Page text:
The stories behind Italian football team crests
Serie A clubs have some of the most recognisable badges in all of football, but what's behind the designs?
Bella Maglietta - Chapter 2
In the latest chapter of Bella Maglietta, I take a look at the crests of 5 of the biggest clubs in Italy.
Why do Lazio have an eagle on their crest? And what on earth is going on down at Roma?
All will be revealed...
Keeping in touch with the name, Atalanta’s badge depicts a Greek huntress (presumably Atalanta herself) with her hair flowing in the wind, on a black & blue background.
This is a classy, well designed logo that fits the club perfectly. It keeps the theme of both the name and colours of the club, and the slick design makes sure it stands out amongst some other clubs in Italy.
Now this is a busy badge.
Ignoring the profile shot of the smoking sailor for a moment, the logo manages to capture all 4 of the clubs’ colours (black, white, blue and red), 2 from each club before they merged in 1946 (with the original clubs being Ginnastica Sampierdarenese & Society Andrea Doria).
The kit manages to pull it off to a wonderful extent, making the 4 colours work in a beautiful harmony, and the badge manages the same to a similar effect.
The main focus is, of course, the sailor. Named Baciccia (a dialect name for John the Baptist), he represents the stereotypical sailor common of the port city of Genoa, home of Sampdoria, in the 19th century.
The first time someone sees Roma’s badge, they instantly ask “What is this? What does it mean?”. Normally it takes a long winded and sometimes very slightly misremembered story, but luckily now you can just link them to this article instead.
The badge is a shield, with Roma’s two main colours sharing the space, as well as the A, S and R letters representing the clubs full name Associazione Sportiva Roma. And of course, there’s the she-wolf feeding two twins. I suppose I should elaborate on that.
The She-Wolf feeding Romulus and Remus represents the myth of the founding of Rome. After Romulus and Remus are thrown into the River Tiber by Amulius (their uncle), they are saved by a she-wolf, who fed and raised them. The twins got their revenge of Amulius before Romulus killed Remus, thus becoming the first king of a little old city called Rome.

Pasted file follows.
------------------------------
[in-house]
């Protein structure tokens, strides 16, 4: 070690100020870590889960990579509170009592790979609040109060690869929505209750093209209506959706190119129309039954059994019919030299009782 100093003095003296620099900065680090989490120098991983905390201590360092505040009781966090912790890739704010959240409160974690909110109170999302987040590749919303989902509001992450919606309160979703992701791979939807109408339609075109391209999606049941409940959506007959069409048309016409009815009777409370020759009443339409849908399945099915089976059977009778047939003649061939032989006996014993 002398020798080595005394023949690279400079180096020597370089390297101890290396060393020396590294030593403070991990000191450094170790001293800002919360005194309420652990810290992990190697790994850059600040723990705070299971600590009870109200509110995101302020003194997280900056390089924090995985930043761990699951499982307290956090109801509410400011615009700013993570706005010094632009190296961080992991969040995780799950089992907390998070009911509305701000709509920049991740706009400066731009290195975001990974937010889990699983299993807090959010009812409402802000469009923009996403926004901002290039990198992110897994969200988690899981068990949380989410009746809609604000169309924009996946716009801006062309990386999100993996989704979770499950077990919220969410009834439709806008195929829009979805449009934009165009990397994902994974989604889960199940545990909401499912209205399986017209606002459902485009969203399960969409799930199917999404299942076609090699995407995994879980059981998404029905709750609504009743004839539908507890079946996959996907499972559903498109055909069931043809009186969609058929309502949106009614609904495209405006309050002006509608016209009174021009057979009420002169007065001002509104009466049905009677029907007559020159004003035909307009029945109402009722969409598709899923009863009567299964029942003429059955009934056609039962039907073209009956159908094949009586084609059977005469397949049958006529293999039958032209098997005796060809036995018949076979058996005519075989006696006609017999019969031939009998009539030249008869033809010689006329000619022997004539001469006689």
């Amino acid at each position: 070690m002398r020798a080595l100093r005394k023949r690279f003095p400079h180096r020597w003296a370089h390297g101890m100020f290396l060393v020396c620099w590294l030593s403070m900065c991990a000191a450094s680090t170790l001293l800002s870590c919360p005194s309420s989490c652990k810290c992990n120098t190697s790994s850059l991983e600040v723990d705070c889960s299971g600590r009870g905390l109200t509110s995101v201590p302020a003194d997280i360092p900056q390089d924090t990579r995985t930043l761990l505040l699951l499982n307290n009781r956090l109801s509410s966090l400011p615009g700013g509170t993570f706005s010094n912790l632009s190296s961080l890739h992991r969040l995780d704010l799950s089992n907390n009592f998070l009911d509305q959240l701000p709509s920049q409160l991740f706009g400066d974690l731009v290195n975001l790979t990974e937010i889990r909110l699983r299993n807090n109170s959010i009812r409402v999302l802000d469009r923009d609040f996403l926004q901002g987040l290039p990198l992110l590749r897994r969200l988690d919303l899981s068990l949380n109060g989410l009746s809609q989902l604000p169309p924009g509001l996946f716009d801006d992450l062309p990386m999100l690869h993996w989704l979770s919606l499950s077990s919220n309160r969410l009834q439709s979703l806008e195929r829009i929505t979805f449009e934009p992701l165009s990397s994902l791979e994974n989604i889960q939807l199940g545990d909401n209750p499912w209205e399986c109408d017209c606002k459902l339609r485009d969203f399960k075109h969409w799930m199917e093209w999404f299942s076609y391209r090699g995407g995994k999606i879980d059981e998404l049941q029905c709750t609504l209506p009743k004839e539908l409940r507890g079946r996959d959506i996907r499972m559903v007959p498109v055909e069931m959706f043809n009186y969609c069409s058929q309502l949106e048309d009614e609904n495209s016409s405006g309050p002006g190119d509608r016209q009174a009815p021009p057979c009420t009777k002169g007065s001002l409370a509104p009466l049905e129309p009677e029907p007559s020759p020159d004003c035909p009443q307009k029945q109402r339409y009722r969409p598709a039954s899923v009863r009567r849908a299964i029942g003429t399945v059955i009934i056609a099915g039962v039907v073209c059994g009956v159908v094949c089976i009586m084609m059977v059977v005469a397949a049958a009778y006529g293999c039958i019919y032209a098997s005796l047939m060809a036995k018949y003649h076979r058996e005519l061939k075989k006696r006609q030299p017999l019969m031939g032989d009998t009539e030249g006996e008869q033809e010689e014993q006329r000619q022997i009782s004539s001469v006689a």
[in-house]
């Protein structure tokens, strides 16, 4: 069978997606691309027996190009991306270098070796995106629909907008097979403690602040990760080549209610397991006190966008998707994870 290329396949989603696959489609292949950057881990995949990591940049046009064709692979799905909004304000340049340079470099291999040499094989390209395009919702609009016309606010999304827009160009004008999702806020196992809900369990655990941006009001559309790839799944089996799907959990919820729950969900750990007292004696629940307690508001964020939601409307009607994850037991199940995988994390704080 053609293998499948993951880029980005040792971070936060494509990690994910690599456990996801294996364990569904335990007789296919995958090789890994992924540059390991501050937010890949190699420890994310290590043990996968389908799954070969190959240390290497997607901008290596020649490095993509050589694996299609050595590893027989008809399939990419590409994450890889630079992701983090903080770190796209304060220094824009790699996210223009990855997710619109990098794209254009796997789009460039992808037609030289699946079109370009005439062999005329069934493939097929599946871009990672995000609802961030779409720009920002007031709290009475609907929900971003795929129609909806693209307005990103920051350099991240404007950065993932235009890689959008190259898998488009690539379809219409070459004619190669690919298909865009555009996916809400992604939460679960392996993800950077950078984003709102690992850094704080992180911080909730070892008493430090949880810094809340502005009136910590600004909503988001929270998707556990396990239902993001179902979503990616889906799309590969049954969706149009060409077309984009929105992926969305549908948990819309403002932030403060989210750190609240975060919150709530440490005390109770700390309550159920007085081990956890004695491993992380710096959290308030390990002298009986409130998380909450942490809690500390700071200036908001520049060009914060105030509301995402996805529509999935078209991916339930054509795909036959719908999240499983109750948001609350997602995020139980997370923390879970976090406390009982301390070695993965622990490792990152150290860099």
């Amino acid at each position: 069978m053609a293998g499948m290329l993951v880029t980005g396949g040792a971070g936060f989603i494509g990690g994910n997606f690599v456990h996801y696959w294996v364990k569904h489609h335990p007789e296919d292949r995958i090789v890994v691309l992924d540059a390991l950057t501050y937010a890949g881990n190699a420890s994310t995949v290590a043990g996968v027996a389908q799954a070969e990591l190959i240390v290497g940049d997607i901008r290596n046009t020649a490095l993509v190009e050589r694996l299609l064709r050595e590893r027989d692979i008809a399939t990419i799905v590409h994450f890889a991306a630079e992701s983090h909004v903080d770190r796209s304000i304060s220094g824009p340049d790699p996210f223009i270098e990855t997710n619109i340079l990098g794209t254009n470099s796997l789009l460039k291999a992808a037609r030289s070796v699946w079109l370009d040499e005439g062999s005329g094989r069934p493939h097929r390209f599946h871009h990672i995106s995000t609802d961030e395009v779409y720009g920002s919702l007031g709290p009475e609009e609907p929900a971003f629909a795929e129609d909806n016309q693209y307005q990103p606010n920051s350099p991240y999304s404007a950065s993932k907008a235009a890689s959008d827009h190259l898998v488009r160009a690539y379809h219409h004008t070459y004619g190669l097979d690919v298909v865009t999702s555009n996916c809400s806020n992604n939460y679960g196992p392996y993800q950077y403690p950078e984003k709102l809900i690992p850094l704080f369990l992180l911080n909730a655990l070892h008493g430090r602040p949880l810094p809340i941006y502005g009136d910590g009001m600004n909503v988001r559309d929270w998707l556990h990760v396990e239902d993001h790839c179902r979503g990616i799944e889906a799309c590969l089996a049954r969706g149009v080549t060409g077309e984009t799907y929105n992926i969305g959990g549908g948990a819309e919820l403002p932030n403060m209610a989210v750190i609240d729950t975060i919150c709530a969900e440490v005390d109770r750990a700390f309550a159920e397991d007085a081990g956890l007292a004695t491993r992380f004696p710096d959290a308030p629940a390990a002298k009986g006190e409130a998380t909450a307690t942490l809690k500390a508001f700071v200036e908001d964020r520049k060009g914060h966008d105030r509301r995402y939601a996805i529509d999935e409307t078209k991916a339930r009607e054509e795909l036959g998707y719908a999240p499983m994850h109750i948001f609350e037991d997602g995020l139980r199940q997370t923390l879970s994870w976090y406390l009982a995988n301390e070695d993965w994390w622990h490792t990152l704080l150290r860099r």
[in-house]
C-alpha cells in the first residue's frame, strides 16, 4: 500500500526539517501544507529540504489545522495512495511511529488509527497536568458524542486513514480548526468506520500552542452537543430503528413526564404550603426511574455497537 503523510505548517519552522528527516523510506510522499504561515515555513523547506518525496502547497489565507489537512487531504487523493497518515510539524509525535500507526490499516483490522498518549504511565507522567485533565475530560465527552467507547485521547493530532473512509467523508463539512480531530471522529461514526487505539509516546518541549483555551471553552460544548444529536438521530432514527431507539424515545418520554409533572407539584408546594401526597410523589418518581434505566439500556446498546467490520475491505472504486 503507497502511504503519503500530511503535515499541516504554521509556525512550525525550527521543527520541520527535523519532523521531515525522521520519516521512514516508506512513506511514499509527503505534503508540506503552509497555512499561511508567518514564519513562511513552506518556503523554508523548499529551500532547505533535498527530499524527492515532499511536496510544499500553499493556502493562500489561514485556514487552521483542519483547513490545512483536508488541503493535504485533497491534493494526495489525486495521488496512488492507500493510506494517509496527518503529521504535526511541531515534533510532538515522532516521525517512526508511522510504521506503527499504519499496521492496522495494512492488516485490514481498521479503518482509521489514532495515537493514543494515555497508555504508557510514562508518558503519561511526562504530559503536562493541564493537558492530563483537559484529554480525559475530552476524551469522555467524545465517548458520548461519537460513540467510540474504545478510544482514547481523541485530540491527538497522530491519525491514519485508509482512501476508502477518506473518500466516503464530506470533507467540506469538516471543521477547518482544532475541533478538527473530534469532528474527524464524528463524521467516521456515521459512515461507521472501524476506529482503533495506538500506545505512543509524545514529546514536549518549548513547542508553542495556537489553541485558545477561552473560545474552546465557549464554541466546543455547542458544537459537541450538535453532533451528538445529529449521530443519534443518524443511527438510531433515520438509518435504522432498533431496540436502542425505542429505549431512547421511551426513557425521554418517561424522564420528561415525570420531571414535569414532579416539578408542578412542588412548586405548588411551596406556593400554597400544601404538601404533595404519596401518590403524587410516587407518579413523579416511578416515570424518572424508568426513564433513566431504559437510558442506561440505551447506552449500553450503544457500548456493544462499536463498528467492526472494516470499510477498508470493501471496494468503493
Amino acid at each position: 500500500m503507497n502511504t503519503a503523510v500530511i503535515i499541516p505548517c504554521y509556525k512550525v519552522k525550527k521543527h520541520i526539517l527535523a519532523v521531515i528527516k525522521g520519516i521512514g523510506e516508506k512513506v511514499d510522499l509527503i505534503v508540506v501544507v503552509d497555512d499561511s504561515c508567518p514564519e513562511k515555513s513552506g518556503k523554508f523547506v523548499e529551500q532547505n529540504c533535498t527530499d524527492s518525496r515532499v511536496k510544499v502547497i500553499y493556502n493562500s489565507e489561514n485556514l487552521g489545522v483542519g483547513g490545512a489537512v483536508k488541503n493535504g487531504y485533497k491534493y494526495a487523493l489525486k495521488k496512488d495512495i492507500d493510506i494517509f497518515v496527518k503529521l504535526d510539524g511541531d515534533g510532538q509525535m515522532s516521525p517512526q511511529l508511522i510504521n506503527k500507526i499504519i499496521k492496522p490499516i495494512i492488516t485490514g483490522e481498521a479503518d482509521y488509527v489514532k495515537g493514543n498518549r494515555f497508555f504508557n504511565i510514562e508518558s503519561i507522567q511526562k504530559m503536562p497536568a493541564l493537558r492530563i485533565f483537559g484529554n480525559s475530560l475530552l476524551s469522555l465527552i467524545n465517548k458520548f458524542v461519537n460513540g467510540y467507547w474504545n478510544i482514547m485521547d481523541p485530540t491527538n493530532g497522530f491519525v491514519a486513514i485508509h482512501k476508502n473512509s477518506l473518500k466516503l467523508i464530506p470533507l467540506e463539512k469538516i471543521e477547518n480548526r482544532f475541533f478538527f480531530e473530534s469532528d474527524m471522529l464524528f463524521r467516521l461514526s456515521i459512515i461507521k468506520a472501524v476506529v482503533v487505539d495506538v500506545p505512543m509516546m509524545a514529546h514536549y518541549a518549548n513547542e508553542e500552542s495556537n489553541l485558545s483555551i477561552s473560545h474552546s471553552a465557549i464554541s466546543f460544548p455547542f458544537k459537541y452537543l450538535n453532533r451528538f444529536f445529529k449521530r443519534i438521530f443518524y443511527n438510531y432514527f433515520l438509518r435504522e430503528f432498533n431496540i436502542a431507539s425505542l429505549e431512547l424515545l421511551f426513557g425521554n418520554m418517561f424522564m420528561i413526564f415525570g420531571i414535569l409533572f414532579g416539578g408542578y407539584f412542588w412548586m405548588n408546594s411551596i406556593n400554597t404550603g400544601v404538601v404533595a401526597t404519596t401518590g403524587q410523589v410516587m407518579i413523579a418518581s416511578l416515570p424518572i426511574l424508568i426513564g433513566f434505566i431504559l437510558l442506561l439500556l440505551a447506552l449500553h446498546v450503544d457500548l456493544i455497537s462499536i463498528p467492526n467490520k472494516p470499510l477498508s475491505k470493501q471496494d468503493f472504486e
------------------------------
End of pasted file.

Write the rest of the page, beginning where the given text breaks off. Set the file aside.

Who said football can’t teach you other lessons? (Namely that you should never trust your brother, and that wolf milk is perfectly edible.)
On the other hand, we have Lazio. Roma’s slightly older and slightly more controversial brother.
Nothing reflects this better than their recognisable eagle badge. Shockingly, despite the fascist iconography, the badge has nothing to do with fascism or Mussolini at all.
Instead it was picked by founding member of the club Luigi Bigiarelli, and it represents the emblem of Zeus, as well as having connotations of strength, courage and immortality.
Rather than focusing on the new logo, which was created to be marketable and “modern”, we’ll take a look at the most well-known and historical logo in Juventus’ recent history, the one used between 2004 to 2017.
With the black and white stripes running down, it clearly and successfully represents the legendary colours and style of the home kit, barely changed since 1903.
It also sports the name, on top of a gold curve. Gold, with its connotations to honour, royalty and wealth subconsciously remind you of Juventus’ power and historically strong performances.
Finally, there’s the small black crown, again with the comparison to royalty, sitting atop the charging bull, which is the symbol of Turin. The badge manages to communicate so much in so little, which only makes the redesign in 2017 more painful.
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